We got the Christmas tree, and put it up. Karen would have loved it. It took multiple days to get the lights on, all 2200 of them. And that’s how it stayed, until the weekend of Christmas. The only ornaments that were on it were the ones we made while trying to figure out what to make for Karen’s friends, and the beautiful taco ornament that Claudia sent. Eventually, the rest of the ornaments (or at least most of them) got on the tree. The kids each have some ornaments, and it was hard to put Karen’s on. She was supposed to do that! We also made our Christmas cookies that weekend, which was another one of Karen's favorite activities. Last year, Grandma was here, and she took our cookie decorating to new heights. This year, it was just the four of us. I know it's important to keep things as normal as possible, so we had the tree, and the cookies, and the cards, but everything is harder when it all makes you cry.
I was dreading Christmas. We always spend the day with family, and Karen loved her family! It turned out that the week before Christmas was much worse than the actual day. I cried so much that week, but hardly at all on the actual day.
The hospital sent us a card, with papers inside where staff members who knew Karen shared memories. It was very kind and thoughtful, and of course made me cry. We also got a card from the oncology child life staff. These things mean so much to me, to know that somebody, somewhere, was thinking about Karen, and took the time to share that with us. So, if you’re thinking about somebody, take a few minutes and send them a quick hello message. (this is something I need to do more often myself!)
We went on our usual cross-country ski trip recently. I’ve always enjoyed it – the people are great, the location is beautiful, the food is delicious. Karen never missed this trip. During her initial treatment when she was 10, we went (against all recommendations from the doctors!) and had to give her chemo while we were there. When she was at Drexel, she would take the train or the bus to Harrisburg and we would pick her up on our way to Potter County. So of course, I was not looking forward to being there without her. On the positive side, everybody there already knew, so there weren’t any uncomfortable “where’s Karen?” moments. Some of the people who couldn’t attend wanted to see the slide show from the service, so we watched it (and cried!) I took pictures that I thought Karen would have taken, although I’m sure she would have done it better. It wasn’t as bad as I expected – I think Karen’s motto of “high hopes, low expectations” is still working for me. If I think it’s going to be awful, then it usually isn’t.
On that note, I went to PA by myself for a baptism a few weeks ago, and the drive up there was awful. Karen definitely would have joined me, so I really was missing her a lot. I had quite a one-sided conversation with her in the car! It’s not really a good idea to drive while you’re crying.
Last week, I wasn’t feeling well, and spent the whole day sleeping. It made me think of Karen, and how often she felt crappy, and kept going anyway. I can still see her working on her finals at NIH, when the CAR-T fever was starting. The work had to be done (although the teachers would have understood!) and it didn’t matter how bad she felt. I think it had gotten to the point where she felt crappy so frequently that having something to do was a good distraction. Just another reminder of how amazing she was, and how strong.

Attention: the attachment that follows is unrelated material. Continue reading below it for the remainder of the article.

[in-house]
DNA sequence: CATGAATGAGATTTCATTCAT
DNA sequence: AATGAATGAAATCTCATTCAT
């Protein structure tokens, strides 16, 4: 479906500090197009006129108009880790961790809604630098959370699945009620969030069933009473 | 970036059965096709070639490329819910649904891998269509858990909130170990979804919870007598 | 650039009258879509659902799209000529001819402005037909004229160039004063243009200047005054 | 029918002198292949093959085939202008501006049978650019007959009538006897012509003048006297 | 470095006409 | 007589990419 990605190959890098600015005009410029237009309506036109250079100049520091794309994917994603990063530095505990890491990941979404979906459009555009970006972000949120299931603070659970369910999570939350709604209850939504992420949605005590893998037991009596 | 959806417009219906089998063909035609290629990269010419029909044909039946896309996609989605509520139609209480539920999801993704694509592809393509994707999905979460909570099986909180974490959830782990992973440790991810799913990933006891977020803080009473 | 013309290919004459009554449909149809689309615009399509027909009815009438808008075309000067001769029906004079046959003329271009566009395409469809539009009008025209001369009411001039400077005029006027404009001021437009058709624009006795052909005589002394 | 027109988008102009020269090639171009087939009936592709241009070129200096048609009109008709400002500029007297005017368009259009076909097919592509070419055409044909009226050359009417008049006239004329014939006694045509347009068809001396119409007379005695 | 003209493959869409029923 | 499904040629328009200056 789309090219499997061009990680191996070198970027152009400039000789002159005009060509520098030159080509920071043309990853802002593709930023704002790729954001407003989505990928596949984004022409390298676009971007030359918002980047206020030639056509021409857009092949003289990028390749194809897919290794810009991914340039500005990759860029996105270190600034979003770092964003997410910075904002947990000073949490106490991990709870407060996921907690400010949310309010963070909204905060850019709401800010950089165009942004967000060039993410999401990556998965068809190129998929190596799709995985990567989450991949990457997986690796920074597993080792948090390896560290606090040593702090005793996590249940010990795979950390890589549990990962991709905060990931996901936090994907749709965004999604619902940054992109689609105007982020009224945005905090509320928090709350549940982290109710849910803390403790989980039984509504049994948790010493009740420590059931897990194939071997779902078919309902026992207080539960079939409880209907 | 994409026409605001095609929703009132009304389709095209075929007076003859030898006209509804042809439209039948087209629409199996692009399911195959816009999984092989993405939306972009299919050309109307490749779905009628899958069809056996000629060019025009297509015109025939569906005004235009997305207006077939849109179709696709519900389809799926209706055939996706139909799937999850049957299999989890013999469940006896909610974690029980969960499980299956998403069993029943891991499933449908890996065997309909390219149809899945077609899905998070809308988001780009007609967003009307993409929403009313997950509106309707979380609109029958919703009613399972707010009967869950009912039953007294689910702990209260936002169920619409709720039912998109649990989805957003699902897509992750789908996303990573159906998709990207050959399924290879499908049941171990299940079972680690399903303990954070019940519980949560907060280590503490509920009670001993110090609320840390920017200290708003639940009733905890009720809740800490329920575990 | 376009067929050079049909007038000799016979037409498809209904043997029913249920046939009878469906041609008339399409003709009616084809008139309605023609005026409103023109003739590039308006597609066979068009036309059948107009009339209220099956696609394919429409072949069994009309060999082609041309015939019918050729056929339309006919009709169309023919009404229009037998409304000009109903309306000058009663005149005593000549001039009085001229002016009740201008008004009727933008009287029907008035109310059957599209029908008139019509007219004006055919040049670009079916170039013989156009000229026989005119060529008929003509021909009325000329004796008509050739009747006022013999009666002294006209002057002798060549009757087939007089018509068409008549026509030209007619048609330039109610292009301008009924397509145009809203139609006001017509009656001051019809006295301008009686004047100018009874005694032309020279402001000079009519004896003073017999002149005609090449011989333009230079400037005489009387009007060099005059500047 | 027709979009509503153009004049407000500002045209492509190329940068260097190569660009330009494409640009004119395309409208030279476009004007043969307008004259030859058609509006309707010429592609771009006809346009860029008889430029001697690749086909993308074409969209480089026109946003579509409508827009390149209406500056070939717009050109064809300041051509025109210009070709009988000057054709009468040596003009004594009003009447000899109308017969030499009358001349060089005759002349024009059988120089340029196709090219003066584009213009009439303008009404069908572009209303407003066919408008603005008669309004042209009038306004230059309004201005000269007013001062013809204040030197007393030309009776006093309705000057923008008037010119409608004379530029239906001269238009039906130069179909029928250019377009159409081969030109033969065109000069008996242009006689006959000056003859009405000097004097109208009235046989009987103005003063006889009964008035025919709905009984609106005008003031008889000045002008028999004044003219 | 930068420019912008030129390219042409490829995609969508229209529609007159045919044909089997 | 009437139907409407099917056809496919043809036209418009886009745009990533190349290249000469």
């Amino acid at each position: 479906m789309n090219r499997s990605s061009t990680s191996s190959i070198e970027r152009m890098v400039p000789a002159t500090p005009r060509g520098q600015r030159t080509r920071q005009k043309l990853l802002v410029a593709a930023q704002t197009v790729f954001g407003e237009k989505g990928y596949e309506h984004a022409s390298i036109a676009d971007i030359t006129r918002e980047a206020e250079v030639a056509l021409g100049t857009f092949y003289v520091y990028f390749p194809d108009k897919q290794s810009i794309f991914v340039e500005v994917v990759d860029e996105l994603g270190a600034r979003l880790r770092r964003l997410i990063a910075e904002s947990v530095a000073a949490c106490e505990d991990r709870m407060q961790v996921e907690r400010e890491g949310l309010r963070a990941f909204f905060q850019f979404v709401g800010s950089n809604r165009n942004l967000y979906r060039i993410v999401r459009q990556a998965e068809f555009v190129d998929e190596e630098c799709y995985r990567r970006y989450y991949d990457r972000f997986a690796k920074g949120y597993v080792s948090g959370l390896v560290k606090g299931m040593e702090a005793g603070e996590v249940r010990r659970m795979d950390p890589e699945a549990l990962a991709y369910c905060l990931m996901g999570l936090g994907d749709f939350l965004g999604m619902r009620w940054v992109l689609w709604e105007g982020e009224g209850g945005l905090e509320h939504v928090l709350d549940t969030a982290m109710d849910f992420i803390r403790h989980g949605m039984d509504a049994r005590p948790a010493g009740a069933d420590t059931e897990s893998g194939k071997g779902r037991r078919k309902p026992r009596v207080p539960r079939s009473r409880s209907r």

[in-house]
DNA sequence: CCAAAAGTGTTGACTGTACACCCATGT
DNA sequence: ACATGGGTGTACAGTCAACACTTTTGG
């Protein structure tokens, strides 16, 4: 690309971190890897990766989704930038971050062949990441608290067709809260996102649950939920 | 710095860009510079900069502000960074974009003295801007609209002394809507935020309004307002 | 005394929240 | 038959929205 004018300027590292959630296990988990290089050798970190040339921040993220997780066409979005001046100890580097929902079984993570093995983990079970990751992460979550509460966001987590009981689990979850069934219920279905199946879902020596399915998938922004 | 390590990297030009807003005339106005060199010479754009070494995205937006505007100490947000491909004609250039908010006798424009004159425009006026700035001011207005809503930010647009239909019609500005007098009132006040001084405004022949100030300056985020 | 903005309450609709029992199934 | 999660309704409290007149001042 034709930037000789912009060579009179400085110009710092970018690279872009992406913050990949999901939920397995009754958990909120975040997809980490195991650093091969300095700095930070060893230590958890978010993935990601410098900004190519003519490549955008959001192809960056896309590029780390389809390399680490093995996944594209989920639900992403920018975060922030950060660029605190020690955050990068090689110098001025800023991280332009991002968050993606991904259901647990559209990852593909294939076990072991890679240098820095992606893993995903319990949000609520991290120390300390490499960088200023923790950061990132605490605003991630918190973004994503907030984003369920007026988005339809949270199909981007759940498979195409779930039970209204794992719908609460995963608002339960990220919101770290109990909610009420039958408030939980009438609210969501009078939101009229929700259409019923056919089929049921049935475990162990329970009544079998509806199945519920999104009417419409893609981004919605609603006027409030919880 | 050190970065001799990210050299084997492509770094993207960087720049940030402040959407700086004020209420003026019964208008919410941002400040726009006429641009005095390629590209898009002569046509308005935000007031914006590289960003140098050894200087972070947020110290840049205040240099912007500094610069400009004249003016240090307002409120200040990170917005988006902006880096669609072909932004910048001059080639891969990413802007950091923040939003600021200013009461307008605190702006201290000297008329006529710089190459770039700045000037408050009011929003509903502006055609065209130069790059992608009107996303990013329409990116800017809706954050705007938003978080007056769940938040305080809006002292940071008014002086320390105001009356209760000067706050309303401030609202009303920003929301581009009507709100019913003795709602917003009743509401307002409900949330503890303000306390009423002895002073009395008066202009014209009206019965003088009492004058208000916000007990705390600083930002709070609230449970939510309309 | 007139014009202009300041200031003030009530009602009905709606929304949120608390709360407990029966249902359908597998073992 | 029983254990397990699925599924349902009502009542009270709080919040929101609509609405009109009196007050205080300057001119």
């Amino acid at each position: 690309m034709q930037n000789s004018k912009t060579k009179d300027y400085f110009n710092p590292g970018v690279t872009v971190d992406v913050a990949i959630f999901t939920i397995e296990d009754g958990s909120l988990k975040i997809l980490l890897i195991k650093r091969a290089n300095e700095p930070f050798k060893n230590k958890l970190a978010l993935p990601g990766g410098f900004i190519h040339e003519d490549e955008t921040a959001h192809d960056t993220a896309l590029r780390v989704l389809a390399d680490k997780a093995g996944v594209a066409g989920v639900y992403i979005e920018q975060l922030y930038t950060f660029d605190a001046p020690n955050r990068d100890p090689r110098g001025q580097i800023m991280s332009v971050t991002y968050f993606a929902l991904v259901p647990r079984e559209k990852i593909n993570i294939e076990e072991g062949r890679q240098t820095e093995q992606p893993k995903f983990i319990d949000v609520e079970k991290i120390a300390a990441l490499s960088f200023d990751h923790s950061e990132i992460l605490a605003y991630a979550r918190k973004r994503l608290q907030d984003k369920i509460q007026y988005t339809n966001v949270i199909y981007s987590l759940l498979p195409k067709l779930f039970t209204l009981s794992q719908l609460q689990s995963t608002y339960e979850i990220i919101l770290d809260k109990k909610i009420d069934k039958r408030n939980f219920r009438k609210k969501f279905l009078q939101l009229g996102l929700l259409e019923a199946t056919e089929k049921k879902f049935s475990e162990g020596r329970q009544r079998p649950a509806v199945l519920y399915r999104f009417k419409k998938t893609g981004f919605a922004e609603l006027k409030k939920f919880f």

Steve’s birthday was at the end of January, and it was another one of those “firsts” that was made a little bit easier by very thoughtful friends who invited us for dinner. The actual day was still off a little, but Matt wasn’t there for our brownies and ice cream either, so it wasn’t as bad as it could have been. I spent some of the day in Karen’s room, getting rid of stuff. Some people go through things immediately, but I’m not one of those people. I do a little at a time, and haven’t gotten rid of anything that might have meant even a little to Karen herself. So, it’s even slower than it might be. There has been some progress, though – it turns out Karen had a LOT of paper that I could recycle. There were old magazines, notes from classes, camp schedules, receipts…. But in all of that paper, I came across the Sunsibs logo that they’ve been looking for since last summer, so it was definitely a successful day. I also have lots of journals and notebooks to donate. Matt didn’t enjoy hearing that in 2005, Karen thought that Baltazar was nicer and smarter, when the boys were 8.
The recent issue of Reader’s Digest that showed up here (our subscription lapsed many months ago) had a story about CAR T therapy. It was interesting to read it, but also a bit depressing, because she was SOOO close to success with it. It sure was strange to not see the magazine for months, and then have that be a cover story in the one that appeared. Some people would say that Karen sent it. Maybe she did – a travel magazine came in the same day’s mail!
One of the things that Karen wanted us to do was to make it possible for other patients to travel, like she loved to do. We haven’t gotten that together yet, but in working on it, we’ve discovered a whole bunch of organizations that have the same idea. We are leaning toward “sponsoring” a young adult patient from Hopkins through one of those existing groups, but haven’t made any recent progress toward making that happen. We will get there, eventually.
Here's a selection of Timehop wisdom.
I’m Karen. I was originally diagnosed with Acute Lymphoblastic Leukemia (ALL) in August 2004 when I was 10 years old. When I was working on my college and scholarship application essays two years ago, I wrote about my journey. Although it was a rough few years, it became such an influential part of my life that I can’t, and wouldn’t want to, imagine my life without having had cancer. I called it the worst best thing that ever happened to me.